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Brian Miller
Real Estate Reporter

November 8, 2018

On the Block: The Bellevue upzone nobody's watching

Last night, the Bellevue Planning Commission was expected to approve, per a positive staff recommendation, an upzone around East Main Station.

The intermediate step follows last month's SEPA determination of non-significance and four years of process. The city of Bellevue says that council and public meetings will continue until a likely council vote in February to approve the upzone.

East Main Station is now under construction — like the rest of the East Link extension — so it can be a little difficult to conceptualize it and the rest of the route out to Redmond when you can't see them on Google Maps. (Pro tip: Try satellite view.)

However it's real, and the expected upzone of a 65-acre expanse west of Interstate 405, now limited to 75 feet, will have a very real effect on Southwest Bellevue.





East Main Station will be near the southwest corner of Main and 112th Avenue Southwest, opposite the Red Lion Hotel and Hilton Bellevue. The transit oriented development (TOD) area extends south from Main, bounded by 112th and the freeway, to Southeast Eighth Street.

This is an example of how the Red Lion site could be redeveloped.

Most of it is privately held. Some of it is wetlands and can't be developed. Everything west of 112th, i.e. the Surrey Downs neighborhood, will remain single-family residential.

What the city calls the primary TOD area — north of Southeast Sixth Street — would be zoned for construction up to 300 feet, though only the very north end might see buildings that tall.

The main parcels affected are the Red Lion and Hilton, recently acquired by local Wig Properties; and the Bellevue Club, long owned by a local partnership.

The secondary south TOD area, between Sixth and Eighth, would be zoned for construction up to 120 feet. That's where Sturtevant Creek constrains development and the city foresees fewer new building opportunities.

Two older office complexes there are owned by Principal Life Insurance (Lincoln Plaza) and Talon Private Capital (Gateway I). The Marriot Residence Inn property, opposite the Wilburton Park & Ride, is owned by a Florida investment trust.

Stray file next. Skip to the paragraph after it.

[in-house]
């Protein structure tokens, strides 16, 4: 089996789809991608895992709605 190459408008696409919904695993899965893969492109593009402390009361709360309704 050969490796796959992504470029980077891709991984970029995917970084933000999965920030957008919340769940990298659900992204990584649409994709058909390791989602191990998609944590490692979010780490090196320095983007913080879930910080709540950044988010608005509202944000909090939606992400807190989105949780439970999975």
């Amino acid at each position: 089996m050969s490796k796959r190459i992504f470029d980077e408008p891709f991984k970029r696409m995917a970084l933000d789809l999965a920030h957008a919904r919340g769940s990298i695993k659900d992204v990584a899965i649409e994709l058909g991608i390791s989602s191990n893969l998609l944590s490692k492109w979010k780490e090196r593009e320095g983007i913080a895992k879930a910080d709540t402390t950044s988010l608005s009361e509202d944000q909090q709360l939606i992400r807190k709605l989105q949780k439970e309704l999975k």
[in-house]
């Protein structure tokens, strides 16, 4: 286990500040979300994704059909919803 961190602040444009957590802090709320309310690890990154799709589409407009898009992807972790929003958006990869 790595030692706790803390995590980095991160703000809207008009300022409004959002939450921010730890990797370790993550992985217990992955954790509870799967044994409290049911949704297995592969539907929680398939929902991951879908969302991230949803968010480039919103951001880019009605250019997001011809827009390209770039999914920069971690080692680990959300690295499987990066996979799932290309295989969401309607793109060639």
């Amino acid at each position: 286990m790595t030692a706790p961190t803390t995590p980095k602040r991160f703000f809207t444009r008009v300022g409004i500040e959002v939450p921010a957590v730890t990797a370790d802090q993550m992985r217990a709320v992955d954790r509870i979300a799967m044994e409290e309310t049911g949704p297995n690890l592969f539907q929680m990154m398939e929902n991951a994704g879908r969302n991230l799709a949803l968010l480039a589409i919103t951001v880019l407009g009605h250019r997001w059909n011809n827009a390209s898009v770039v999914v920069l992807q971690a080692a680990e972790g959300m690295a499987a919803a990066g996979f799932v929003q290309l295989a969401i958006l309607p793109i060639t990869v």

Now forget about the south TOD area; we're only going to talk about the north area from this point forward.





Bellevue convened a Citizens Advisory Committee in 2014 to consider and shape the upzone; the council approved the committee's recommendation in 2016. This week's meeting is a preparatory step to amending Bellevue's comprehensive plan — when it finally becomes law, and developers can work with it.

East Main Station is expected to open in 2023. It'll be the middle stop between South Bellevue Station, at the existing Park & Ride (the swampy area by Mercer Slough where no development is planned), and Bellevue Downtown Station, where high-rise zoning is already in effect and many nearby projects are in the works.

The family-run Wig Properties will likely be the first and most prominent player in redeveloping the north TOD site. It has assembled 15.5 acres: first paying $35 million for the older Red Lion in 2015; and then paying $84 million in 2016 for the newer, larger Hilton to the south.

Wig has an operating agreement with Red Lion of Spokane, which runs another few years. The city's hypothetical renderings show the 6-acre Red Lion site being redeveloped first. Its five two-story buildings, with 161 rooms, date to 1969.

Wig Properties was founded by Manhohan “Mon” Wig over three decades ago. The company declined to provide specifics, but says it doesn't intend to sell.



The firm has plenty of experience in developing and managing low-rise retail properties. It previously bought and redeveloped a 19-acre JCPenney warehouse property now called Southcenter Square. And it has 250 acres in Lacey that it intends to develop as The Gateway, with 320,000 square feet of retail and commercial buildings.

Wig's website shows a fanciful rendering of a mixed-use redevelopment for the Red Lion site. No architect or potential development partner are named, but Wig says the future team will have high-rise experience.





For now, the only active project near East Main Station is Alliance Residential's planned midrise Holden Bellevue, with 136 senior units at 121 112th. Alliance doesn't yet own the site, which now is home to an old dental office.

Also, it's worth noting that just north of the East Main Station TOD area, in an area that was upzoned last year, the six-story Sheraton Bellevue will benefit from the light rail, too. The 1979 hotel sits on almost 4.8 acres. Two years ago, PMF Investments of Bellevue paid $42.7 million for the property. Like the Hilton, it has large parking lots facing 112th, and two small restaurant buildings, Bellevue Grille and Azteca, that could easily be removed.

However, PMF and CollinsWoerman's redevelopment plan with a possible five buildings, some potentially up to 20 stories, ran afoul with the city in 2016. Some of those towers might block the views of Bellevue City Hall, a little northwest up 112th. That plan hasn't yet entered the review process.

But PMF's Brian Franklin says that the potential view corridor provision has been dropped, and that the family-run company will show a phased development proposal early next year that could eventually total 1.3 million square feet.

Phase I, timed to the opening of light rail service, would leave the existing hotel in place, but likely replace the two restaurants.

The Wigs probably won't be far behind with their Red Lion plans.


Got a tip? Contact DJC real estate reporter Brian Miller at brian.miller@djc.com or call him at (206) 219-6517.

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